“Come to the point, sir,” the Colonel interrupted him. “What—do you—mean?”
“I mean,” said Felix Kennaston, sadly, “that—he is afraid—Mr. Woods will never recover consciousness.”
Colonel Hugonin stared at him. The skin of his flabby, wrinkled old throat was working convulsively.
Then, “You’re wrong, sir,” the Colonel said. “Billy shan’t die. Damn Jukesbury! Damn all doctors, too, sir! I put my trust in my God, sir, and not in a box of damn’ sugar-pills, sir. And I tell you, sir, that boy is not going to die.”
Afterward he turned and went into Selwoode defiantly.
In the living-hall the Colonel found Margaret, white as paper, with purple lips that timidly smiled at him.
“Why ain’t you in bed?” the old gentleman demanded, with as great an affectation of sternness as he could muster. To say the truth, it was not much; for Colonel Hugonin, for all his blustering optimism, was sadly shaken now.
“Attractive,” said Margaret, “I was, but I couldn’t stay there. My—my brain won’t stop working, you see,” she complained, wearily. “There’s a thin little whisper in the back of it that keeps telling me about Billy, and what a liar he is, and what nice eyes he has, and how poor Billy is dead. It keeps telling me that, over and over again, attractive. It’s such a tiresome, silly little whisper. But he is dead, isn’t he? Didn’t Mr. Kennaston tell me just now that he was dead?—or was it the whisper, attractive?”
The Colonel coughed. “Kennaston—er—Kennaston’s a fool,” he declared, helplessly. “Always said he was a fool. We’ll have Jeal in presently.”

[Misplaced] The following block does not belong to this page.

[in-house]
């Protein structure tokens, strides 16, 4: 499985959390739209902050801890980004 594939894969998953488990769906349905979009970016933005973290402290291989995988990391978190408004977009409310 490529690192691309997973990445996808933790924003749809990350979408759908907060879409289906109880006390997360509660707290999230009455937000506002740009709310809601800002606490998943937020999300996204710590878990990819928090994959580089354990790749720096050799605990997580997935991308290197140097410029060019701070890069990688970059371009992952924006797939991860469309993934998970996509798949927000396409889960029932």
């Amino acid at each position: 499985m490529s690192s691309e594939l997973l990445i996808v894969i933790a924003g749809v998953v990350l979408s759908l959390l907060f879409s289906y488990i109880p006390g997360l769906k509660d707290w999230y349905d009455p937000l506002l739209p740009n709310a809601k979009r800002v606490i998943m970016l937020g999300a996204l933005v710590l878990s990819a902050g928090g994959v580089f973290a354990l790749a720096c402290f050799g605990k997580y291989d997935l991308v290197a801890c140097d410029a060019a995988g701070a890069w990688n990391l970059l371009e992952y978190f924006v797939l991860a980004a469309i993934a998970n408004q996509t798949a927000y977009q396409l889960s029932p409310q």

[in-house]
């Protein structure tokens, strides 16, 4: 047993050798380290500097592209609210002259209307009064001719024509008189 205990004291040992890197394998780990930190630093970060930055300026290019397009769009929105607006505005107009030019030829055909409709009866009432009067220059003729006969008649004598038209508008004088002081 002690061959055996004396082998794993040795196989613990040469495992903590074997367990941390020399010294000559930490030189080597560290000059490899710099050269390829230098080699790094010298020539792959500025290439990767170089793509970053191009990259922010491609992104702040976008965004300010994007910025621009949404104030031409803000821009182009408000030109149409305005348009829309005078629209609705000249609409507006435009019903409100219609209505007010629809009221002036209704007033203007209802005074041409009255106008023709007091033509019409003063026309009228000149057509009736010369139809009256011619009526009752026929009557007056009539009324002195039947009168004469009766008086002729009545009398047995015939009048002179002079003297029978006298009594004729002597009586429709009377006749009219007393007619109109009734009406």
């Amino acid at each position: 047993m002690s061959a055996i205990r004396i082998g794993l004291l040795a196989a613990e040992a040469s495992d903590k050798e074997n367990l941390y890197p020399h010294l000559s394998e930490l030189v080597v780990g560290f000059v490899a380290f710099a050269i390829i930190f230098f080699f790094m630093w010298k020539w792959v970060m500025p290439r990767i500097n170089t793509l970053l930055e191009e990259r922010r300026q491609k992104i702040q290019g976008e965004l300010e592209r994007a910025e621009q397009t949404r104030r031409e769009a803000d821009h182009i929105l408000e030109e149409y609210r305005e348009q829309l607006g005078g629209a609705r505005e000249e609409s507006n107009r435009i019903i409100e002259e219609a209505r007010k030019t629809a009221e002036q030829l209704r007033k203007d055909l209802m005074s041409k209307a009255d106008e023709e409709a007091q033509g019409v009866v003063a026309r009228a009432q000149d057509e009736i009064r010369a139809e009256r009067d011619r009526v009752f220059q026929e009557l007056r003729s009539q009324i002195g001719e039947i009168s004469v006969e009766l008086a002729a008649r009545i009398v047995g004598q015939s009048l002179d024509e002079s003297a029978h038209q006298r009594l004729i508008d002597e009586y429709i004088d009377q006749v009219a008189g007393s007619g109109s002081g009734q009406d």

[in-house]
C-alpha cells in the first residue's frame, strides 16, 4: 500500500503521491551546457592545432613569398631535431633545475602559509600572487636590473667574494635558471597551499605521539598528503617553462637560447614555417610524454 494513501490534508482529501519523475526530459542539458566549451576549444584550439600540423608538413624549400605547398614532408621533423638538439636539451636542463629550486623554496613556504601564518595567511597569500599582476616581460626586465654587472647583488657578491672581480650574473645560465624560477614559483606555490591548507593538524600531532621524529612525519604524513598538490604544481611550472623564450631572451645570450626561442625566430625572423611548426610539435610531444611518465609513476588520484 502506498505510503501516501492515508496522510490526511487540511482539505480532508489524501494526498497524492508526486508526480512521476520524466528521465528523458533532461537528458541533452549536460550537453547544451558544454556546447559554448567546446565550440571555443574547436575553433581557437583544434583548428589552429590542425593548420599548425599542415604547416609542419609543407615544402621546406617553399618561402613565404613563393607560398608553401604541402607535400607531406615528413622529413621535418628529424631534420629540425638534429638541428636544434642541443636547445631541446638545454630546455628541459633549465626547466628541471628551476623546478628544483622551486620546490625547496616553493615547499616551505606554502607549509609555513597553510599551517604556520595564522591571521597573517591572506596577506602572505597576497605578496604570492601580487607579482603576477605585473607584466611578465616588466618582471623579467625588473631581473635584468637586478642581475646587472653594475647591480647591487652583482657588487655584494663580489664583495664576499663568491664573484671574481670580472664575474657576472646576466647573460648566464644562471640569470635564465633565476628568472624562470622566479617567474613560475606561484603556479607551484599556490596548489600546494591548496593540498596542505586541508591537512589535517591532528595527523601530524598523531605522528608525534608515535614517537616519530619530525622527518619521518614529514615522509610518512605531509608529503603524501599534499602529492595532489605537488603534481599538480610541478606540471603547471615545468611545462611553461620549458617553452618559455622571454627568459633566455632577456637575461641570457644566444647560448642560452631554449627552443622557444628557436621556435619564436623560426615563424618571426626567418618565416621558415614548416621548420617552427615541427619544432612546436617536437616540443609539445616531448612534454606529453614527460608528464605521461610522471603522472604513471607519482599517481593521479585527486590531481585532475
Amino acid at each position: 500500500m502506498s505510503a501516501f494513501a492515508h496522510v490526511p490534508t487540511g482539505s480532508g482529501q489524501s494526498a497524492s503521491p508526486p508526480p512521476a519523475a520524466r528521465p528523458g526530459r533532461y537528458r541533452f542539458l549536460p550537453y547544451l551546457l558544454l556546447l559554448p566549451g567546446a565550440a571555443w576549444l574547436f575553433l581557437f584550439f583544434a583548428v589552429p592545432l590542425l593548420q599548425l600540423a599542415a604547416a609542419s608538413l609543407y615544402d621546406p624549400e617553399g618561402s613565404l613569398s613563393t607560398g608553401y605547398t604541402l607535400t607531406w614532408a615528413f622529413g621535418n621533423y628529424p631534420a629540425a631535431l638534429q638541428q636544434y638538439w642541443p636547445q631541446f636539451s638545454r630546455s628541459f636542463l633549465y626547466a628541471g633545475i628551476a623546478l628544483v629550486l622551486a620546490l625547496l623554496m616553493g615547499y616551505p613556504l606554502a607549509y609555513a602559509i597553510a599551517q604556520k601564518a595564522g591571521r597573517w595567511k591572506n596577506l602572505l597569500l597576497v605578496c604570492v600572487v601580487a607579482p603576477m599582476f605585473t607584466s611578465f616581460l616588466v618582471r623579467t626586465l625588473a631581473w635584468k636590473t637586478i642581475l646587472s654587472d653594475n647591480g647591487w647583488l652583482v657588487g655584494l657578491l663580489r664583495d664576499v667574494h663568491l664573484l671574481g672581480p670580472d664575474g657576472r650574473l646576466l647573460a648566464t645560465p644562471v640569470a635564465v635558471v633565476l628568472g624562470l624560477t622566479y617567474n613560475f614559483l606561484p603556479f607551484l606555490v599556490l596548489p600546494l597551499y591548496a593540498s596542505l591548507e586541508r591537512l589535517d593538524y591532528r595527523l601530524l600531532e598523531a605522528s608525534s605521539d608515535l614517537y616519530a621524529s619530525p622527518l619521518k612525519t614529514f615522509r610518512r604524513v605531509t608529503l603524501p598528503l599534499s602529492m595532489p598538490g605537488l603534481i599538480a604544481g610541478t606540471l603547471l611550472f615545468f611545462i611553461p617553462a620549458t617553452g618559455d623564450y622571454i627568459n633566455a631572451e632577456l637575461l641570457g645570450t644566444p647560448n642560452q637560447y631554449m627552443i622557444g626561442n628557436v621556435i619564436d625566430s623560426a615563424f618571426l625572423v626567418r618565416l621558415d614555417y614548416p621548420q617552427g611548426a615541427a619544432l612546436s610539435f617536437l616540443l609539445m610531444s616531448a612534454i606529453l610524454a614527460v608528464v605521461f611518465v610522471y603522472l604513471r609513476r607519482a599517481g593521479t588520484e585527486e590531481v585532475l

“No—I remember now—Mr. Kennaston said Billy would die very soon. You don’t like people to disagree with you, do you, attractive? Of course, he will die, for the man hit him very, very hard. I’m sorry Billy is going to die, though, even if he is such a liar!”
“Don’t!” said the Colonel, hoarsely; “don’t, daughter! I don’t know what there is between you and Billy, but you’re wrong. Oh, you’re very hopelessly wrong! Billy’s the finest boy I know.”
Margaret shook her head in dissent.
“No, he’s a very contemptible liar,” she said, disinterestedly, “and that is what makes it so queer that I should care for him more than I do for anything else in the world. Yes, it’s very queer.”
Then Margaret went into the room opening into the living-hall, where Billy Woods lay unconscious, pallid, breathing stertorously. And the Colonel stared after her.
“Oh, my God, my God!” groaned the poor Colonel; “why couldn’t it have been I? Why couldn’t it have been I that ain’t wanted any longer? She’d never have grieved like that for me!”
And indeed, I don’t think she would have.
For to Margaret there had come, as, God willing, there comes to every clean-souled woman, the time to put away all childish things, and all childish memories, and all childish ties, if need be, to follow one man only, and cleave to him, and know his life and hers to be knit up together, past severance, in a love that death itself may not affright nor slay.